My all-time favorite musical is Les Miserables. And while Hamilton has entered the race for the top, Les Mis continues to be in the lead. Repeatedly, I am moved to tears as I watch the story of pain and redemption and longing and fulfillment unfold in this incredibly beautiful narrative.
At one critical moment in the musical, the French Revolution leader, Marius visits the café where just days before, he sat with his closest friends passionately discussing what mattered most to them. But on this day, Marius’ heart is burdened and broken. He stands now in the empty café with physical and emotional wounds, tearfully singing to and about his friends who had died just days earlier. Alone and overcome with grief, Marius sings these words:
There’s a grief that can’t be spoken.
There’s a pain goes on and on.
Empty chairs at empty tables
Now my friends are dead and gone.
Here they talked of revolution.
Here it was they lit the flame.
Here they sang about tomorrow and tomorrow never came.
Phantom faces at the window.
Phantom shadows on the floor.
Empty chairs at empty tables where my friends will meet no more.
-Empty Chairs at Empty Tables, Eddie Redmayne
The empty chairs at the place where Marius would gather with his community reminded him of what he had lost. His heart ached for another opportunity to sit and dream and connect with his people.
Conversations with friends and clients remind me that many of us have our own empty chairs. Holiday gatherings tend to shine a spotlight on them. For my family, there are the literal chairs where most of us can envision my aunt, my grandfather and my father sitting.
My aunt would stroll in with her veggie pizza, homemade potato salad, and cream cheese-filled pumpkin rolls. She’d talk about her excitement for Christmas decorations and Christmas movies. I can imagine the spot she’d most often choose to be. She’d sit there and tell stories about her most recent surgery, about the drama at work, or about her plan of attack for Black Friday shopping. There was often laughter coming from the area where she’d be stationed for the day.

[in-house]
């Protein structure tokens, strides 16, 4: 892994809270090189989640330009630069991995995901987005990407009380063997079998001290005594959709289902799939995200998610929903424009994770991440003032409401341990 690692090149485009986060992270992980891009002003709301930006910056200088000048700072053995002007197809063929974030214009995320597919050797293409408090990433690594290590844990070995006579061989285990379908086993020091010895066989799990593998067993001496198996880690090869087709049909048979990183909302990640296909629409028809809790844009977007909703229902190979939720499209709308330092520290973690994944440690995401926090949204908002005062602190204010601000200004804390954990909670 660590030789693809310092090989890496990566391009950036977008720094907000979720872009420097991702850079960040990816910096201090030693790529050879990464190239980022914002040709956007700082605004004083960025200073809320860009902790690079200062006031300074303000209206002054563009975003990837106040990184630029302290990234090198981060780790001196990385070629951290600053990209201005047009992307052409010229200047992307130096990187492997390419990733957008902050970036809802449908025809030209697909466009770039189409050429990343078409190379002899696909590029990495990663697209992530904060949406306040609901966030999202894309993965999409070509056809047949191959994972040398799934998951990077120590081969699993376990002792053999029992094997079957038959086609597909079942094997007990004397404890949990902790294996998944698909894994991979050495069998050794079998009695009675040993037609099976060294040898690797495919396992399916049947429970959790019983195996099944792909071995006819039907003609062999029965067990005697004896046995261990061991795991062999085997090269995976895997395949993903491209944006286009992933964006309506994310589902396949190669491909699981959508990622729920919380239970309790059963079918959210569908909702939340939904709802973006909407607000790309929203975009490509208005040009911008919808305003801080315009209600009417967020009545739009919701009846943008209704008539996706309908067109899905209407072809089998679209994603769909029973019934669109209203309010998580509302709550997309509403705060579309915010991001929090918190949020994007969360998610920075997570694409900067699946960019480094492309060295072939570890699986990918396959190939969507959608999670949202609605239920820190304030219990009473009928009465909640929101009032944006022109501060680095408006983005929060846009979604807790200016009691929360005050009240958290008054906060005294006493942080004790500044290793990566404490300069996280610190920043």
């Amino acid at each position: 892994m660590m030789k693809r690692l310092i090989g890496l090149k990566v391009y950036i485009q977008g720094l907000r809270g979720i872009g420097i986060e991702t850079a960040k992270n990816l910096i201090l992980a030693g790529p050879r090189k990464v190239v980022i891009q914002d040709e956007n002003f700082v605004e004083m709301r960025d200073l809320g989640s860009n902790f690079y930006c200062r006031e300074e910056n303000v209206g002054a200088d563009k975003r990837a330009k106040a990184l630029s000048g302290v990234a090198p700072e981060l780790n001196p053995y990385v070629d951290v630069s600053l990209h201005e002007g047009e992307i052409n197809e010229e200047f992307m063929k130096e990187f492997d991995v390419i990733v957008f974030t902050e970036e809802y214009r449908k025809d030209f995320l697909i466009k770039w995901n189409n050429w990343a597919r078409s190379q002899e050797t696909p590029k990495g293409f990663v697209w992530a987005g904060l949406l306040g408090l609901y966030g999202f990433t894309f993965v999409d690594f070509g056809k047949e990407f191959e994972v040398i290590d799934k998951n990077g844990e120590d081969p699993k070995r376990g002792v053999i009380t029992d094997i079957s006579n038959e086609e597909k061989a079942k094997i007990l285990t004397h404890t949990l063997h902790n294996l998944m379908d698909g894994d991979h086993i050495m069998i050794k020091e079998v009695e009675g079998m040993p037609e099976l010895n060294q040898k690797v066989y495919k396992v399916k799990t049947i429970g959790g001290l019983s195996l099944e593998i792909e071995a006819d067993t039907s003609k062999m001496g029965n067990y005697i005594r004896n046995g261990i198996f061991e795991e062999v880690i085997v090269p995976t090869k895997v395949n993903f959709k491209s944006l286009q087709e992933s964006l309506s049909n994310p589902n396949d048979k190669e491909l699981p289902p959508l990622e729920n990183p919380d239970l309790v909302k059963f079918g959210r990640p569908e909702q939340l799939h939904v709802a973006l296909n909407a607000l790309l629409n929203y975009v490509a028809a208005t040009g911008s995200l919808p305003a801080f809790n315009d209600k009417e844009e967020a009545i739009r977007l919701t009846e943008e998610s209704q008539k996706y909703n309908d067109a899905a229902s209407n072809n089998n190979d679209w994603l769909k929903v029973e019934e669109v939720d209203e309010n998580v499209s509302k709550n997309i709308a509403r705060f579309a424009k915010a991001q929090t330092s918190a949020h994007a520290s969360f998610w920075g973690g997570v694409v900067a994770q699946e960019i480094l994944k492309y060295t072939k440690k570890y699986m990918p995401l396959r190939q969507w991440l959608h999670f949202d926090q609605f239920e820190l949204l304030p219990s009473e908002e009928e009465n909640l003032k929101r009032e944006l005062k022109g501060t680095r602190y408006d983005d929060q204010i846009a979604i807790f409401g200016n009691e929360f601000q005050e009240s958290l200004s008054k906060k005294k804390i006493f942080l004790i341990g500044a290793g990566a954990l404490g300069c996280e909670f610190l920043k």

My grandpa would show up with his store bought can of cranberry jelly. It was his favorite turkey topping and everyone knew this. He’d sit at the kitchen table most of the day. He wouldn’t say a whole lot and would eventually doze off. Inevitably, we’d eventually see him jump, awakened by his own sleep-snort-snore. He had a habit of getting up and heading home without really announcing that he was leaving. At some point, it all became a little endearing.
My dad would be carving the turkey when everyone arrived. He and my mom made it a joint effort most years. He’d always pull out summer sausage and jerky from the deer he had shot that season. Looking back now, I think he felt great pride in being able to offer it to our family. He’d sit in the living room where most of the family would gather. There was a specific green chair that most often was claimed as his. He loved listening to the conversations around him and throwing in jokes every now and then. Some of the jokes made us laugh and others made us wonder what he was even talking about. At some point, the football games would be turned on and he’d be right there cheering.
Most of us have our own empty chairs. Maybe they are newly abandoned or maybe they have been empty for decades. Faces and memories flash through our minds as we prepare for the celebrations. Sometimes we just don’t know what to do with the emotions that accompany it all. And so we may be tempted to stuff it down, ignore it completely, or absolutely pretend.
Please know that you have permission to feel. Find a safe way to do so. Let someone in. Allow others to share in the memories with you. Give them permission to feel just as you are giving it to yourself. Ask others to pray for you. Let them in. Allow them to carry the burden with you.
Create space to remember. Before rushing from one engagement to the next to the next, sit and be still. Think about what it was like to have them there. Think about what they contributed to the celebration. Think about how they added laughter. Think about how they served in the seen and unseen ways.
Think about the others that will be gathered with you who have loved and lost as well. Know that the clumsy and awkward grief journey you are on, likely feels clumsy and awkward for them as well. Know that you’re on the journey together even though at times it may not feel so.
Give yourself grace for the waves that may come crashing in. Remember that grief is like the ocean…and sometimes the waves are shallow and sometimes they feel intense. It’s normal even though it may feel a bit uncomfortable when it hits. Speak kindly to yourself…avoid wondering what is wrong with you or what others must be thinking. Grief should not be allowed to fuel shame.
Know that the empty chairs do not feel less empty when we pretend they do not exist. In fact, for most, this only makes the chairs feel more empty. It’s okay to acknowledge what was once there.
Stop. Pause. Remember.
May you be blessed as you do.